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Barney Frank’s Dig Against Republican Congress Could Backfire on Whistleblowers

Oh my, Barney Frank decided to challenge Congress regarding his eponymous legislation the Dodd-Frank Act.  He’s only been out of Congress a little while, but he sounds like an angry constituent in this quote from Bloomberg news:

“I know the chairman said the financial reform bill is as damaging as the health-care bill,” the now-bearded Massachusetts Democrat said, referring to the current Republican chairman, Jeb Hensarling of Texas. “Well my recollection is this Republican Congress votes on a fairly regular basis to repeal the health-care bill. But where’s your bill to repeal the financial reform bill? If you have the courage of your convictions, bring it on.”

Well, first of all no, don’t bring it on.  Much as I know the former congressman does not want the bill repealed and said this for the sheer joy of ribbing his former colleagues, some caution is required.  Some of these distinguished congressional members might actually repeal any regulation for any business at all, let alone a law as complicated and misunderstood as Dodd-Frank.  Daring these people could be a dangerous game even for the former committee chair.

Most especially, please let’s not repeal the part of the Dodd-Frank law that gave us the new Securities and Exchange Commission whistleblower program.  Just last week, many in the whistleblower community have been petitioning the SEC to strengthen whistleblower protections.  If you repeal Dodd-Frank, you repeal the protections that exist under the law to report such violations. That means violations of any kind of securities fraud may be hard to uncover.  Hard might even be an understatement. Without whistleblowers, you won’t uncover most securities fraud.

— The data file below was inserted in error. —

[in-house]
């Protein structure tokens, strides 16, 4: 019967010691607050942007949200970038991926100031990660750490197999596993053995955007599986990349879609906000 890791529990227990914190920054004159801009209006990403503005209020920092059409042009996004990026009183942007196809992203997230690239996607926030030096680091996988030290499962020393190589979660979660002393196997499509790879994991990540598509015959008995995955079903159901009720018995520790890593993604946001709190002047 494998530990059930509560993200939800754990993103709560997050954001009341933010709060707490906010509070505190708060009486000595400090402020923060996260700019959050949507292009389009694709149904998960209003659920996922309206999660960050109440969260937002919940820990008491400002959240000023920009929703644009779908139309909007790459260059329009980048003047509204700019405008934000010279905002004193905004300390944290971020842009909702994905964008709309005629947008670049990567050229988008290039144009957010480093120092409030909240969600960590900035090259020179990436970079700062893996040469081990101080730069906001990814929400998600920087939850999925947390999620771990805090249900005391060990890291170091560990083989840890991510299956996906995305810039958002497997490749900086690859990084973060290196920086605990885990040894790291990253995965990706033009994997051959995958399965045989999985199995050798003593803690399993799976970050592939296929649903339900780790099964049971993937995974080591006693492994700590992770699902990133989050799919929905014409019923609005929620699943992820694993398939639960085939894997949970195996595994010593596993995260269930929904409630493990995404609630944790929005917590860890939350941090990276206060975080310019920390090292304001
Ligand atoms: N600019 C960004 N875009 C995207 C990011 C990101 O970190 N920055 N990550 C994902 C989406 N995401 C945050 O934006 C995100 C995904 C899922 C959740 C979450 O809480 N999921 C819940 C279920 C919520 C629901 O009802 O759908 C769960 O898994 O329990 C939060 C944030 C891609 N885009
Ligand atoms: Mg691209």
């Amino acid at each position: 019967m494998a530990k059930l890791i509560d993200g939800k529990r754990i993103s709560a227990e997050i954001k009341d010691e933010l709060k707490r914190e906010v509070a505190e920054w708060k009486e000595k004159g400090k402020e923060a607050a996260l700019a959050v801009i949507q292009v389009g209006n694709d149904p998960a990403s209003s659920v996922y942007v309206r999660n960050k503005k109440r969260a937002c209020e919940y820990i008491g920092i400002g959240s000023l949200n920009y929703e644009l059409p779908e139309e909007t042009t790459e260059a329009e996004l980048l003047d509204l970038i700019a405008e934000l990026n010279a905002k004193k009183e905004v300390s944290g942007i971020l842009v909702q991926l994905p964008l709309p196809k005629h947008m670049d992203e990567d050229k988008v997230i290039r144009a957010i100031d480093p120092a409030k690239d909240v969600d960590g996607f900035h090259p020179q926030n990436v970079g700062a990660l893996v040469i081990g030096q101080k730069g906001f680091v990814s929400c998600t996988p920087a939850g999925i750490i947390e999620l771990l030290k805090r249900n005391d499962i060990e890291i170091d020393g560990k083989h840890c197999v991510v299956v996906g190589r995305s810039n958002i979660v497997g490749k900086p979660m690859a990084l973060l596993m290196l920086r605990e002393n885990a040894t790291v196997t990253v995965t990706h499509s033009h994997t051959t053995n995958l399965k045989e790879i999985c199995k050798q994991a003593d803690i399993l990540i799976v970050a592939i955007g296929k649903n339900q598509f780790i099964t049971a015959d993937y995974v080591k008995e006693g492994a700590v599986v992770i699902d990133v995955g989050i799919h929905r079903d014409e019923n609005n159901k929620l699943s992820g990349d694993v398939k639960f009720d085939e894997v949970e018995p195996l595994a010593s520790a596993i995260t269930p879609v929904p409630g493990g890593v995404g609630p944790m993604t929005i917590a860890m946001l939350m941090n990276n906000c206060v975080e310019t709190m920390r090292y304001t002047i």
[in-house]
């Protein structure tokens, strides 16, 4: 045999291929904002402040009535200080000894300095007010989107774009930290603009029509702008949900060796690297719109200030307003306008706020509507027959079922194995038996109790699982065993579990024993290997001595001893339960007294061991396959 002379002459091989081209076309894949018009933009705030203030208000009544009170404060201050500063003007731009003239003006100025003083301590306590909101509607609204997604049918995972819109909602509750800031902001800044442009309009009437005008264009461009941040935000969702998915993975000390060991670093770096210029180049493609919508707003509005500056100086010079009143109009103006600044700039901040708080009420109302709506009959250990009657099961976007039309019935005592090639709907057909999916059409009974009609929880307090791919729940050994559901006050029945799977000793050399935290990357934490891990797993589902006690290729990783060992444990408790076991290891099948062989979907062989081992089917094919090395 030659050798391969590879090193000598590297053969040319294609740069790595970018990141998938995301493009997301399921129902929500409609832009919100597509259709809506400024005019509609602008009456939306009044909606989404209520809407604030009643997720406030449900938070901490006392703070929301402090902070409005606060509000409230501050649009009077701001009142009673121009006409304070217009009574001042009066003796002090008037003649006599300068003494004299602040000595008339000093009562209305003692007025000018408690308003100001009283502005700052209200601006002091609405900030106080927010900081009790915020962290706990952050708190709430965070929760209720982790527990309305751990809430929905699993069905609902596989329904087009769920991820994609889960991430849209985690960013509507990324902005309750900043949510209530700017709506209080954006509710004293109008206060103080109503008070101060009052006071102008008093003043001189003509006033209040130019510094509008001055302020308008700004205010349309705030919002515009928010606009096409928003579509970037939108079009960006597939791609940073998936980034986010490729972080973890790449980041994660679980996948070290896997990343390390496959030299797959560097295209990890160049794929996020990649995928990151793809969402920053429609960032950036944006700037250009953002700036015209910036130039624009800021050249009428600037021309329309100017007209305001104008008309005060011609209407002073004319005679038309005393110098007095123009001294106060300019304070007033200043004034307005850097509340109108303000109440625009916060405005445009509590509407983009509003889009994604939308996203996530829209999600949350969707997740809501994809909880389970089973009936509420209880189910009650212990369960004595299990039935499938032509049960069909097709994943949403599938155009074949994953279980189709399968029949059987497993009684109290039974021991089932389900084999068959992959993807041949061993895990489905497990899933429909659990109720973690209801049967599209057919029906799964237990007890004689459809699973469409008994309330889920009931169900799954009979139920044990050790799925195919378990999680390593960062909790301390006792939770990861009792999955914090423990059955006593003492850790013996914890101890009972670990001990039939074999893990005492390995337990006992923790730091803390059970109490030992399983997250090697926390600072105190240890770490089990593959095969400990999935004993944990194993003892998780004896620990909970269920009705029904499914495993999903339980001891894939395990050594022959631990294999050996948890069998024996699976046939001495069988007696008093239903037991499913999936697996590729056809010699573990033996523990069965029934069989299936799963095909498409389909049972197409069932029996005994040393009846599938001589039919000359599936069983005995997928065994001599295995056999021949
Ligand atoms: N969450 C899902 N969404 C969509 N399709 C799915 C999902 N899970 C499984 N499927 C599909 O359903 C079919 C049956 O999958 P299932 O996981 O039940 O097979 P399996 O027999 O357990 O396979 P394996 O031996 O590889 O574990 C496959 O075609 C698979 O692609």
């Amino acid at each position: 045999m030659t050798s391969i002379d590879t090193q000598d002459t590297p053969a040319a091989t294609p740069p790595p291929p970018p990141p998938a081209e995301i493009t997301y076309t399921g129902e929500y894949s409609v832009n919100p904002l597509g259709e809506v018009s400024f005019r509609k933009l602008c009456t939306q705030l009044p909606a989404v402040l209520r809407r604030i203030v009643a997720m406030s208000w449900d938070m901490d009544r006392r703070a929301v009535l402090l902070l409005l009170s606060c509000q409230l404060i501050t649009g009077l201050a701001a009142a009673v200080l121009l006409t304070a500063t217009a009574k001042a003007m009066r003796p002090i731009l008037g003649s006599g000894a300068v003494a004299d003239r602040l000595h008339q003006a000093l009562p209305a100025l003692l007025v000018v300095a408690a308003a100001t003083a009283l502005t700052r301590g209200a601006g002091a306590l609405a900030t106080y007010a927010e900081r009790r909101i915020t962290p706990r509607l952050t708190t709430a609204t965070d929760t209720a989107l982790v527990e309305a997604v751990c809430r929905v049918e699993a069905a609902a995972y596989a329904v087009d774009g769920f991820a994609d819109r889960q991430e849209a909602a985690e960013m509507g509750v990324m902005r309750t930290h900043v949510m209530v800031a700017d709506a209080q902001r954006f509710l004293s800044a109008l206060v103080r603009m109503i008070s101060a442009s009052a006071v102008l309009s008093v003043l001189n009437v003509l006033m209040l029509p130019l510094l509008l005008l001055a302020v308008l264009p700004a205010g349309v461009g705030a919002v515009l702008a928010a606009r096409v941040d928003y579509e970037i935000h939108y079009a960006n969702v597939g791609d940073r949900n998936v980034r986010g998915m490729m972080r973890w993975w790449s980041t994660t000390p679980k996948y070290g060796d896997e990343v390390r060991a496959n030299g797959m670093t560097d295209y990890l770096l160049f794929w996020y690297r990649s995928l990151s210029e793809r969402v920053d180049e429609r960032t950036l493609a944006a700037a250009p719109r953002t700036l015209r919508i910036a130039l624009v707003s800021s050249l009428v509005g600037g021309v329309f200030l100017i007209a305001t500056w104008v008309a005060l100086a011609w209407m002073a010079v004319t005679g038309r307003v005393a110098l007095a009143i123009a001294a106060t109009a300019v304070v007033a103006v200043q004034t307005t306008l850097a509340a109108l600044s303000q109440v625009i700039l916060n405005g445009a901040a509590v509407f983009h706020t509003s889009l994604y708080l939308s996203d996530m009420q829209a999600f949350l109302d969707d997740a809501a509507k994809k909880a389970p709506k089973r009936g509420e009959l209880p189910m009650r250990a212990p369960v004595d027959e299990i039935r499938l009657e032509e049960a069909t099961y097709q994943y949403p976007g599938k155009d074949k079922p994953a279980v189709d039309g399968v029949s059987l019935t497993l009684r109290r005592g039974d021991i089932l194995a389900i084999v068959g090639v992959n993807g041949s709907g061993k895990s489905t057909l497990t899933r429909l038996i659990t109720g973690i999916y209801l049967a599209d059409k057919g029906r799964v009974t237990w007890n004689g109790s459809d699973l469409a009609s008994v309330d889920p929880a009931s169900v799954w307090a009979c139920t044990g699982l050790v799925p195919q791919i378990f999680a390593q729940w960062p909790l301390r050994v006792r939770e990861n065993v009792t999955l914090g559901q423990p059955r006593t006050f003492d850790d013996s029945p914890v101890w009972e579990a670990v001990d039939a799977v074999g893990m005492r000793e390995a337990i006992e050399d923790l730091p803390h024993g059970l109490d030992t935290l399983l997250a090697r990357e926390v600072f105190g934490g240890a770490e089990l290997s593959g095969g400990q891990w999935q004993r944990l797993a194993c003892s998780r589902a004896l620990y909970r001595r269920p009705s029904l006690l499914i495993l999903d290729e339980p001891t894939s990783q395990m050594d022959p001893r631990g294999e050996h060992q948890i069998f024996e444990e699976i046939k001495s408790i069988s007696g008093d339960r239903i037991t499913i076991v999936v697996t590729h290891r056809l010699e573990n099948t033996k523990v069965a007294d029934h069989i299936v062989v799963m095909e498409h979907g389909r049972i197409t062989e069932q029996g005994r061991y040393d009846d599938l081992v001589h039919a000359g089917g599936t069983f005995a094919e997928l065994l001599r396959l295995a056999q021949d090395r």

In the meantime, according to the live blog of the hearing, one major effect attributed to the law by its strongest critics is that free checking is becoming harder to find.

Could I make that up? The banks aren’t offering free checking anymore (does anyone use checks anymore) and it’s all Dodd-Frank’s fault.  Now maybe you don’t like Barney Frank. Maybe you were cheering when he retired from Congress.  But really, Barney Frank and Chris Dodd did not take away your free checking.

There are those who claim banks must now spend more on compliance. There seems to be little concern that having no rules with which to comply, or at least very few rules, got everyone into the mess of a recession we are only now leaving.

That, of course, is the big picture. I’m looking out for the micro in this macro world.  I’m looking to be sure that someone who is legitimately concerned that they have encountered a securities violation has a way to report it to the SEC. I’m looking to be sure that when they do report those violations, they will be protected under law and maybe even rewarded for having the courage to come forward. Does that seem like too much to ask? It probably is if your primary concern is that free market competition to create free checking is not enough of an incentive for banks to be good to customers.

Without the ability of a whistleblower to tell the SEC what is going on in these large institutions, how will the commission ever learn anything from the inside? That is my concern. In a financial world brought to its knees by all manner of horrendous practices not seven years ago, you would think having a way for people to report fraud would be applauded.